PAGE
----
Is Trump’s AI executive order a Sputnik moment for the US?
- Competition between the US and China in AI is shaping up to be like a new ‘space race’
US President Donald Trump’s executive order on artificial intelligence may be short on details, but its broader significance lies in his administration’s recognition that China has become a strategic competitor in a critical technology, industry watchers say.
The executive order, which Trump described as his “American AI initiative”, was signed on Monday and directs federal agencies to prioritise investments in research and development of AI.
While it did not specifically mention China, the executive order “has emerged under the context” of increased competition with China, said Gregory Allen, an adjunct senior fellow at the Washington-based Centre for a New American Security. The realisation that China has become an important player in AI is only a “more recent phenomenon”, he said.
The executive order, which provided few details on how it is to be implemented and did not earmark any specific funding, said investment in AI is vital to create “technological breakthroughs in AI and related technologies” that would contribute to US economic and national security.
“This is a tacit acknowledgement that China is advancing quickly in AI,” said Paul Haswell, a partner who advises technology companies at international law firm Pinsent Masons. “Much of this US initiative looks like window dressing, and a reactionary step to counter reports that China is rapidly advancing in its AI capabilities.”
The executive order also shows that competition between the US and China in AI is shaping up to be like a new “space race”, according to Liu Guohong, a director at Shenzhen-based think tank China Development Institute.
In 1957, the US was caught unprepared when the Soviet Union launched the world’s first Earth-orbiting satellite called Sputnik 1. The event galvanised the US into action, igniting a space race that eventually led to the country’s successful landing of the first human on the moon in 1969.
Liu said a strong government directive in the US could help mobilise its industries to double down on AI research and development to rival China’s investments.
Trump’s executive order on AI has come several months after he received a memo in May from then-Defence Secretary James Mattis, who reportedly suggested the creation of a national strategy for AI to keep pace with China.
The AI initiative reflects the sense of urgency by White House officials on the need to redouble the country’s efforts to stave off the technological challenge from China.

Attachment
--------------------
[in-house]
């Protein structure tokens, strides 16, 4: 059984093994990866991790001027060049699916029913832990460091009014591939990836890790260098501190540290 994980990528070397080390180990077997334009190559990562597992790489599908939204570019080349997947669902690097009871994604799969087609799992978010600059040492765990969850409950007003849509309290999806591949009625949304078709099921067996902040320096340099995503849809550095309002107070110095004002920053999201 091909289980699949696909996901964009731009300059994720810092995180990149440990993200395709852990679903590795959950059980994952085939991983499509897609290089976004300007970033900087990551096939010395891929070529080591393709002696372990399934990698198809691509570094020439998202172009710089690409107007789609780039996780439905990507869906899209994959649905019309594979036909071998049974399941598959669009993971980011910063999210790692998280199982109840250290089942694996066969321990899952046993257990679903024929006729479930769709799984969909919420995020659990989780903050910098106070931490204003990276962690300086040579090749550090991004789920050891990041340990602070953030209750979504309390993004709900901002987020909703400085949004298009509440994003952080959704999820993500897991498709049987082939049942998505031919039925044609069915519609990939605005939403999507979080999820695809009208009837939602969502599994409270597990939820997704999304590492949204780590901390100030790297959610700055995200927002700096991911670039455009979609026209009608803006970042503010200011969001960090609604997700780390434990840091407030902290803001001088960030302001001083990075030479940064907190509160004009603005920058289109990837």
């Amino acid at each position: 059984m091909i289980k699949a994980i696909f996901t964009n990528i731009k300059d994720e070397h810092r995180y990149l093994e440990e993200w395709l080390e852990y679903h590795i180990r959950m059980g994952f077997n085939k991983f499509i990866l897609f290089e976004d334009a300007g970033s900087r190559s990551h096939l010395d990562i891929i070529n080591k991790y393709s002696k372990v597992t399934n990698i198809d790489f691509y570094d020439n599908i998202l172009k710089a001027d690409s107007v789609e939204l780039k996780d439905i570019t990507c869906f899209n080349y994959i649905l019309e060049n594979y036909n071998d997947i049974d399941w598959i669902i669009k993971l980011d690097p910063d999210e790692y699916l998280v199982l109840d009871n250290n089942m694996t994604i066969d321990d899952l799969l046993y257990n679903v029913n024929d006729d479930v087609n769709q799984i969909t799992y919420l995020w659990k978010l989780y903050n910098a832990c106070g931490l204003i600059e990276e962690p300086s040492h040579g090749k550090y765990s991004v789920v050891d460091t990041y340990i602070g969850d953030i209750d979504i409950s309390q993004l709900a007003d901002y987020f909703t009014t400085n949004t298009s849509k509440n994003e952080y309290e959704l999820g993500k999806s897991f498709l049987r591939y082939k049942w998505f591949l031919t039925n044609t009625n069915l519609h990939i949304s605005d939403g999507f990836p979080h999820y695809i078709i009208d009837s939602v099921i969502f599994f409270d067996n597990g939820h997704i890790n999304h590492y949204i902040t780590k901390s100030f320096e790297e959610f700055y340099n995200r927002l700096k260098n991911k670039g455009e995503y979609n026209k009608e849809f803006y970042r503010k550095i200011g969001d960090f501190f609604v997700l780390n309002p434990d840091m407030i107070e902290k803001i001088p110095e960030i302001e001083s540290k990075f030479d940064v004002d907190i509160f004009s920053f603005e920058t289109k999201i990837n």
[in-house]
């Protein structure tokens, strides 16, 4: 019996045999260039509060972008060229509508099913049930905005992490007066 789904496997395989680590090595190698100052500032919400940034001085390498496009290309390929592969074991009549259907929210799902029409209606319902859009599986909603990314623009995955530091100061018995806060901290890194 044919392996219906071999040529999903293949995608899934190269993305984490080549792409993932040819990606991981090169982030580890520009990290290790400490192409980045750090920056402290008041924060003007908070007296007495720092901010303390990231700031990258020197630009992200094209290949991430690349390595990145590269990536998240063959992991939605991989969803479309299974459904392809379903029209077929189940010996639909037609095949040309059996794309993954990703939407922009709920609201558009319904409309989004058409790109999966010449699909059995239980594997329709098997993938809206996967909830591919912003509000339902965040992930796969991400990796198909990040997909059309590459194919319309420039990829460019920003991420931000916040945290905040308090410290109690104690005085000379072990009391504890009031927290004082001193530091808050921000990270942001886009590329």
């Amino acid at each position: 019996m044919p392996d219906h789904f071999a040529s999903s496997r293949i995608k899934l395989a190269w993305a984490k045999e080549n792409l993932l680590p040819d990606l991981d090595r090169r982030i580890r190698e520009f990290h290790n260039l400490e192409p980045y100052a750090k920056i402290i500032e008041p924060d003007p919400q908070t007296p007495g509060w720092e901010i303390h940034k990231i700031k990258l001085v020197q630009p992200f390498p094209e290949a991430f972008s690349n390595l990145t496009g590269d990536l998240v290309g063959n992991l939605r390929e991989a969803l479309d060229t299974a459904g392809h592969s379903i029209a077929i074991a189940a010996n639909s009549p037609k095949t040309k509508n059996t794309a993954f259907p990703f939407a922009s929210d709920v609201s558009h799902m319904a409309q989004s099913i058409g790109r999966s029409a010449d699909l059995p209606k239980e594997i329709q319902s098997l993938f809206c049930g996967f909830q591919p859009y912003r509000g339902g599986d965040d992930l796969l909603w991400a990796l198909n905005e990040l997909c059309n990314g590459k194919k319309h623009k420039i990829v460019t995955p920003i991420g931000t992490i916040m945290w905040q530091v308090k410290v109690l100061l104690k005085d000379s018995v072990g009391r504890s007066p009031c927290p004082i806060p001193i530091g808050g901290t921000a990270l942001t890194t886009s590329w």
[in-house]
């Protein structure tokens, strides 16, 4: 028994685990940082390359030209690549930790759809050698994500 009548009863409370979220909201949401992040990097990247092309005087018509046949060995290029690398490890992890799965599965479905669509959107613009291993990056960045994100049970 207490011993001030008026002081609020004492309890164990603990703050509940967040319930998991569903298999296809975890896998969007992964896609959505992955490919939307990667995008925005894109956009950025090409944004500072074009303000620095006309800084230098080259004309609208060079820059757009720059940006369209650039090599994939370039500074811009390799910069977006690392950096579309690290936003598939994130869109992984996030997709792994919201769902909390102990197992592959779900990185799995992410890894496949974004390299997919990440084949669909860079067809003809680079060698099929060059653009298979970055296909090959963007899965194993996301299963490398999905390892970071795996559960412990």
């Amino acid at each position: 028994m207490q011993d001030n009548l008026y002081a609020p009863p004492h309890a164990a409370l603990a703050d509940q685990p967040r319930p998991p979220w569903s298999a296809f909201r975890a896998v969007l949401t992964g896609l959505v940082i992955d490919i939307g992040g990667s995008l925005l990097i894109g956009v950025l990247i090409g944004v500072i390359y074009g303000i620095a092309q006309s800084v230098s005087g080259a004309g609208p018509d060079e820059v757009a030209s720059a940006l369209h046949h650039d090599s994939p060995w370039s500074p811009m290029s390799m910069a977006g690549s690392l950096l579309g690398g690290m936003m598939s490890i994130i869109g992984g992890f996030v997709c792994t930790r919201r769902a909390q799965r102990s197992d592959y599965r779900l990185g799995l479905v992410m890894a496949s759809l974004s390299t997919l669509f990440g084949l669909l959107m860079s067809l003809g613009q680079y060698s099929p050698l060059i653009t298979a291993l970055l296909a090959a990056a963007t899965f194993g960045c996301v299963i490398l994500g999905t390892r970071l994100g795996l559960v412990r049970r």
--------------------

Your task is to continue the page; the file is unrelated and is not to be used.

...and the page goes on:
The world’s second-largest economy has not been shy about its ambitions for AI dominance. The country’s State Council released a road map in July 2017, with the goal of creating a domestic industry worth 1 trillion yuan (US$147 billion) and becoming a global AI powerhouse by 2030.
After many false starts in the 20th century, AI is finally making waves and capturing the attention of policymakers around the world because of concurrent advances in computing power, data collection and theoretical understanding.
The practical applications of AI are huge – from diagnosing serious illnesses like lung cancer using medical imaging, to improving manufacturing processes using sensors and big data, to enhancing security and surveillance at immigration controls at airports using facial recognition technology. AI also has military uses.
Although the US had a head start, AI has assumed a key role in Beijing’s “Made in China 2025” (MIC2025) master plan, which seeks to lift the country’s industries – from robotics and aerospace to new materials and new energy vehicles – up the value chain, replacing imports with local products and building global champions able to take on Western giants in cutting-edge technologies.
China’s AI development is now embroiled in the wider row over MIC2025, which has become a lightning rod in the trade war between the US and China.
“While the US has more experience in spurring innovation, China has the advantage of building a good ecosystem to foster AI applications,” said An Hui, director of the Information Industry Research Institute at CCID Wise, a think tank under the Ministry of Industry and Information Technology. He is also chief secretary at the Artificial Intelligence Innovation Alliance.
The mainland is already home to the most number of AI start-ups valued at least US$1 billion, according to CB Insights, a research firm that tracks venture capital activity. Six of the 11 so-called unicorns in the annual CB Insights compilation are from China, led by SenseTime with a valuation of US$4.5 billion.
Since 2014, China has led the world in most patent filings in AI, followed by the US, according to a study by the World Intellectual Property Organisation.
Still, the US is expected to make up some lost ground based on the country’s new AI initiative. An, from the Information Industry Research Institute, said the US is likely to encourage more innovation to come out of collaborations between universities, private networks and public institutions.
Allen dismissed the notion that competition between the US and China will “necessarily” end up as a zero-sum game. “Certainly there are plenty of benefits [from AI] in areas such as manufacturing and heath care that can profit every part of the global economy, just like the adoption of electricity,” he said.